Take a simplified example: If it took an interest subsidy of 100 basis points, i percent, to induce an association to utilize advances to make new mortgage loans, this would require only $10,000 in cost absorption per year to support $1 million in advances. Even if the advances were to remain outstanding for 7 years, which is a typical life of a mortgage today, this means that $70,000 in cost absorption would support $1 million in mortgages—a ratio of about 15 to 1.

Since associations may not require the advances for as long as the life of the mortgage, or the need for subsidizing the advance may not be necessary during its entire life, the ratio of mortgage volume generated per dollar of subsidy may well be above the 15-to-1 ratio. Further, if the subsidy were less than 100 basis points, this would further increase the leverage.

I think it is the duty of our Board to point out to this committee that an improvement in general money market rates would tend to reduce System credit support. The Board is particularly concerned that, even with some moderate easing in general credit markets, borrower members may find it advantageous to use the resulting increase in savings flows not to increase their contribution in the mortgage market, but to retire their home loan advances, which are a more costly source of funds than savings.

There aren't many mortgages on the market, Mr. Chairman, and their volume on that market is declining. The Federal home loan bank advances, in contrast, are at historic highs, and the rates charged are likewise at their highest, and rising.

The behavior of associations in 1967 is a good example of what might happen in this respect. Despite a continued shortage of mortgage funds during 1967, associations reduced their advances by over $2.5 billion, to a level sharply lower than even the pre-1966 level of advances outstanding.

This canceled out much of the beneficial effect of the recovery in savings flows that occurred during this period.

The Board wants to prevent a repetition of this. The magnitude of the potential repayment of advances might be great enough to cancel out the beneficial effects of several other programs designed to increase mortgage flows. Under these conditions, System advances will have to continue to play a vital role as a source of funds even if monetary conditions produce some recovery in savings flows.

As important a role, however, as advances policy can play in supporting mortgage credit, it will not be enough, as the events of 1969 illustrated. For reasons of financial conservatism and of local mores, over 2,000 member associations continue to refrain from borrowing from the Federal Home Loan Bank System. In addition, advances can induce associations to add more mortgages to their portfolio, but do not provide a means whereby the vast mortgage-originating expertise of associations can be used to originate and package mortgages that would be held in some form by other institutions such as pension funds that have the financial resources to acquire substantially more mortgages in a period of tight money.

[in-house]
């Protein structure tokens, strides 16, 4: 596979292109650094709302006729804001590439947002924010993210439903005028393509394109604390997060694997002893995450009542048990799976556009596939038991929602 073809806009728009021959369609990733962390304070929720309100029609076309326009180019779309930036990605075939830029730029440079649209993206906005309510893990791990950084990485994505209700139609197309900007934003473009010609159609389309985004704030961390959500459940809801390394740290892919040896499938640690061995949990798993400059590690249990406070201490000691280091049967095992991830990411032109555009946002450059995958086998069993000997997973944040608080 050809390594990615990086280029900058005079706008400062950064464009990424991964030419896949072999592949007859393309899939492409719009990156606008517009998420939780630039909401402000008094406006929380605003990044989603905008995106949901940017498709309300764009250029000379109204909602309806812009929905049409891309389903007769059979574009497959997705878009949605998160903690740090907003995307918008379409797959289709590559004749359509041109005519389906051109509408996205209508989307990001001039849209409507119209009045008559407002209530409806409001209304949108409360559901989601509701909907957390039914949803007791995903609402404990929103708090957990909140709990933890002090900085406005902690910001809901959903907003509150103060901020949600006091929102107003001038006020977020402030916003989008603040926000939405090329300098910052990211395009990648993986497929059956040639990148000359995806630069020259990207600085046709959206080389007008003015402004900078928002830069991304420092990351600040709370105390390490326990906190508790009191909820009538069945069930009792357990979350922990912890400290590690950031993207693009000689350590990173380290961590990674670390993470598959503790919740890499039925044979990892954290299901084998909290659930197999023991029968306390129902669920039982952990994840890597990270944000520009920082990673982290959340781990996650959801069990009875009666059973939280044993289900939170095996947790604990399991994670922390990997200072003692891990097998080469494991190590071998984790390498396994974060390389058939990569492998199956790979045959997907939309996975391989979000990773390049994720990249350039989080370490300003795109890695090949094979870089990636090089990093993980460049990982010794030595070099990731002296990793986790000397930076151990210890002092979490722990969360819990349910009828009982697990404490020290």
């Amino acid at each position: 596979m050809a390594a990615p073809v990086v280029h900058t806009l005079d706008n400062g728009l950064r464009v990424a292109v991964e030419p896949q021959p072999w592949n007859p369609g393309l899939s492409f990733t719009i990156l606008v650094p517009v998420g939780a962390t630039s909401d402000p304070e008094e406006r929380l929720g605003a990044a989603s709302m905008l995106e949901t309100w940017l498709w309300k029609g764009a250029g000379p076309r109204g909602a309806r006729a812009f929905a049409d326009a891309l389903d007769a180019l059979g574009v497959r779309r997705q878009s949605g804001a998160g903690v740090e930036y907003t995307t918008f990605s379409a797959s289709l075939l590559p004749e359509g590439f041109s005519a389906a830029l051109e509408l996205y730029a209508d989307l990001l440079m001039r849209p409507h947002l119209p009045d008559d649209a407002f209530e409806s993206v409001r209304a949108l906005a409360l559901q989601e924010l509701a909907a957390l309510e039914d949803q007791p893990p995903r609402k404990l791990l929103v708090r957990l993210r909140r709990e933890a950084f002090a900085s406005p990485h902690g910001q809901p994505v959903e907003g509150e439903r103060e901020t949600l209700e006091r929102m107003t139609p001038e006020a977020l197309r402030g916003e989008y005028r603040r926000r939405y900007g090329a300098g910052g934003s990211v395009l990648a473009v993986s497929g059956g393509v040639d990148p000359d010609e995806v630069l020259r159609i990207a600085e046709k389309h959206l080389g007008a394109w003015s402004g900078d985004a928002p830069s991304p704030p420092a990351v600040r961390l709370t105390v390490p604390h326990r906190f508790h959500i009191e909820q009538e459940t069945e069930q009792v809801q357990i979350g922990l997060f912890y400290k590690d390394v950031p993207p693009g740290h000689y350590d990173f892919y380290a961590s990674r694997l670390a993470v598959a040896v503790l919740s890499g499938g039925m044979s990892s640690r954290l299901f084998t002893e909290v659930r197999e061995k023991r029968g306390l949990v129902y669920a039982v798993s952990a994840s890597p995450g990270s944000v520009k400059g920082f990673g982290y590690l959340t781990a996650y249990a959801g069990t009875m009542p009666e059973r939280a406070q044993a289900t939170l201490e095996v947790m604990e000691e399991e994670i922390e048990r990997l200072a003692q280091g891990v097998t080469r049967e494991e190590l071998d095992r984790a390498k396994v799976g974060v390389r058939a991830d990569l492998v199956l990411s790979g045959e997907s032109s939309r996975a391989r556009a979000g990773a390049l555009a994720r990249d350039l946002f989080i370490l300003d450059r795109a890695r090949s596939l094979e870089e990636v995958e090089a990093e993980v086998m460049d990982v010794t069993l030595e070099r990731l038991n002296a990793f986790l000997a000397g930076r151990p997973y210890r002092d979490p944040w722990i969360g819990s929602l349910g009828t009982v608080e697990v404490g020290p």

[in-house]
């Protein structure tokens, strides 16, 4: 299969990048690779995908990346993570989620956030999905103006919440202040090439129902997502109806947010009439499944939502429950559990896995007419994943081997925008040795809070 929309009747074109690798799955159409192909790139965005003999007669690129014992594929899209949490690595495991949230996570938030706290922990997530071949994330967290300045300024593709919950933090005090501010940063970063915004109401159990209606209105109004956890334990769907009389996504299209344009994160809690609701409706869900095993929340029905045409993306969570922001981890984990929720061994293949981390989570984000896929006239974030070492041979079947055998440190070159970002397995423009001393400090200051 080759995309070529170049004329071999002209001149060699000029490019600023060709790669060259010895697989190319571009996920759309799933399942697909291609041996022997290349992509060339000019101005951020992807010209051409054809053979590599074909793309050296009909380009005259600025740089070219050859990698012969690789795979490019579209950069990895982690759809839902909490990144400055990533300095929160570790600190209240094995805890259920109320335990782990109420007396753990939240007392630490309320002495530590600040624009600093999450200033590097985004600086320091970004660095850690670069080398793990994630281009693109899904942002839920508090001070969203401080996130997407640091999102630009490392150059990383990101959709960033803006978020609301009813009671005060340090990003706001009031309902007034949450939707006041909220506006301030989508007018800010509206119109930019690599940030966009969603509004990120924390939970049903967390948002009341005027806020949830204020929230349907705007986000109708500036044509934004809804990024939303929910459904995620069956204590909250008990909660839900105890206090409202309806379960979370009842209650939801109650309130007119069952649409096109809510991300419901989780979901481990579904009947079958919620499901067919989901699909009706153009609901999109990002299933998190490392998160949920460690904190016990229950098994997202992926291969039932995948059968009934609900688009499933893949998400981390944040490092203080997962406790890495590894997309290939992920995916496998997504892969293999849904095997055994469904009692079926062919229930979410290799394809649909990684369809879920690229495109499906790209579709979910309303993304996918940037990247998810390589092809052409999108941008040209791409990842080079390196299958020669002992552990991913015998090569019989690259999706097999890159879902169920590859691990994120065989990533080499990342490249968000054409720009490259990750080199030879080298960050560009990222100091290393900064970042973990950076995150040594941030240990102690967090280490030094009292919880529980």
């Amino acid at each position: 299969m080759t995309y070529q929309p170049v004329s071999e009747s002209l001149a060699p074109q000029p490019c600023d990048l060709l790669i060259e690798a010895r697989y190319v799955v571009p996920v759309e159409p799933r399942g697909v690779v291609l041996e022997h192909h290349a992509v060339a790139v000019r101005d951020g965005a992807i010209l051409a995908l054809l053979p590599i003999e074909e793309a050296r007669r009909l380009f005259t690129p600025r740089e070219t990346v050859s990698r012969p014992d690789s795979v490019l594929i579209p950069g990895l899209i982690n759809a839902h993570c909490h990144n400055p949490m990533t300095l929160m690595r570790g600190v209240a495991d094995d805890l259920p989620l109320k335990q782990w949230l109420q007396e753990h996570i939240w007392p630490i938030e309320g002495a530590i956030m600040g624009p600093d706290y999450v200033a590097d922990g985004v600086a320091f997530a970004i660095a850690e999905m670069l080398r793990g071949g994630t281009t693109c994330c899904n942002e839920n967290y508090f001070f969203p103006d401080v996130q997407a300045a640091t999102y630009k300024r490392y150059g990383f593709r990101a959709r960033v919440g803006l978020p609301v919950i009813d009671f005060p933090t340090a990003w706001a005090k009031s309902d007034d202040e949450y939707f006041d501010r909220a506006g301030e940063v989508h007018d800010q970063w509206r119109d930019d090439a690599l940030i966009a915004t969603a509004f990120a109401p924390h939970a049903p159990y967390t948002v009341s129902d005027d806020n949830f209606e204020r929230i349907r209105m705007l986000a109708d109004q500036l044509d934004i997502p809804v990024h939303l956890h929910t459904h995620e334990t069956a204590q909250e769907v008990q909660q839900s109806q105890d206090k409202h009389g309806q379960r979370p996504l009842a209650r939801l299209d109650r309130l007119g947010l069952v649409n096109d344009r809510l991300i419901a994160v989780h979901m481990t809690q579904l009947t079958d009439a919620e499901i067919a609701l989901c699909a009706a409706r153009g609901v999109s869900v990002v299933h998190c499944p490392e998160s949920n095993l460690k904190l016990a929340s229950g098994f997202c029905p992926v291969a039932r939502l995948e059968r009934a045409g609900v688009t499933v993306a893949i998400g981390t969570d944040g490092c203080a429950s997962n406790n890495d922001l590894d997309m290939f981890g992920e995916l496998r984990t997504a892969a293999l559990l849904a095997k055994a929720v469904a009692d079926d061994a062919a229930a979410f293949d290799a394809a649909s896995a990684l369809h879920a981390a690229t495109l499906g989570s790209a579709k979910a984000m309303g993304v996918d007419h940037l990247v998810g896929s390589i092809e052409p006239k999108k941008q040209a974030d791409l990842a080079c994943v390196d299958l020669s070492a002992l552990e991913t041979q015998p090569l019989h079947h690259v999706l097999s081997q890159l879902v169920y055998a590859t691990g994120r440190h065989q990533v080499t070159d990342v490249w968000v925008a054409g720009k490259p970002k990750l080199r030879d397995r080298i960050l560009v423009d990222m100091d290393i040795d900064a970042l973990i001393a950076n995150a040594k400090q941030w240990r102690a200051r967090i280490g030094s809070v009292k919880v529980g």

This is why the Board is proposing a secondary mortgage market facility, particularly aimed at conventional mortgages, by the Federal Home Loan Bank System, to broaden and deepen private secondary market facilities.

I will summarize my testimony, Mr. Chairman, moving to page 6_our general counsel is now preparing legislation that would clarify existing language authorizing the Federal Home Loan Bank System to conduct such a secondary mortgage market in conventional as well as federally-underwritten mortgages. We envision that the legislation will allow the secondary mortgage facility to deal in mortgages originated by institutions whose accounts or deposits are insured by either the FSLIC or FDIC, so that the secondary market can take advantage of the mortgage-originating expertise of mutual savings banks and commercial banks, as well as member institutions, and to allow for the economies of operation of a broader secondary market.

We have been asked also to comment on S. 3508, dated February 26, 1970. Obviously, many decisions must be made in setting up a secondary market operation. I will sketch what is the Board's present thinking on the matter.

First, a separate corporation under the aegis of the Federal Home Loan Bank Board would appear to our Board to be desirable.

At this point I would like to answer the question of why we should be involved in secondary market operations as well as FNMA. Our System already has knowledge in this field, and starts with a broad understanding of the problem.

Our member institutions, savings and loans, and many mutual savings banks, frequently deal with the Federal Home Loan Bank System. We are aware of the particular problems and needs of these institutions. We currently regulate participation loans, and the purchase and merger of institutions whose assets are essentially conventional mortgage pools. We have a large and experienced staff of examiners who evaluate mortgage portfolios as a part of their routine function and supervision.

Further, we administer $8.8 billion consolidated obligation in our portfolio. Thus, we are quite responsible in designing and administering a secondary mortgage facility. Like FNMA's expertise in FHA and VA, the System always has specialized in the conventional lending process. As FNMA's purchases are primarily with mortgage bankers, our activity is primarily with insured, supervised institutions in conventional mortgages.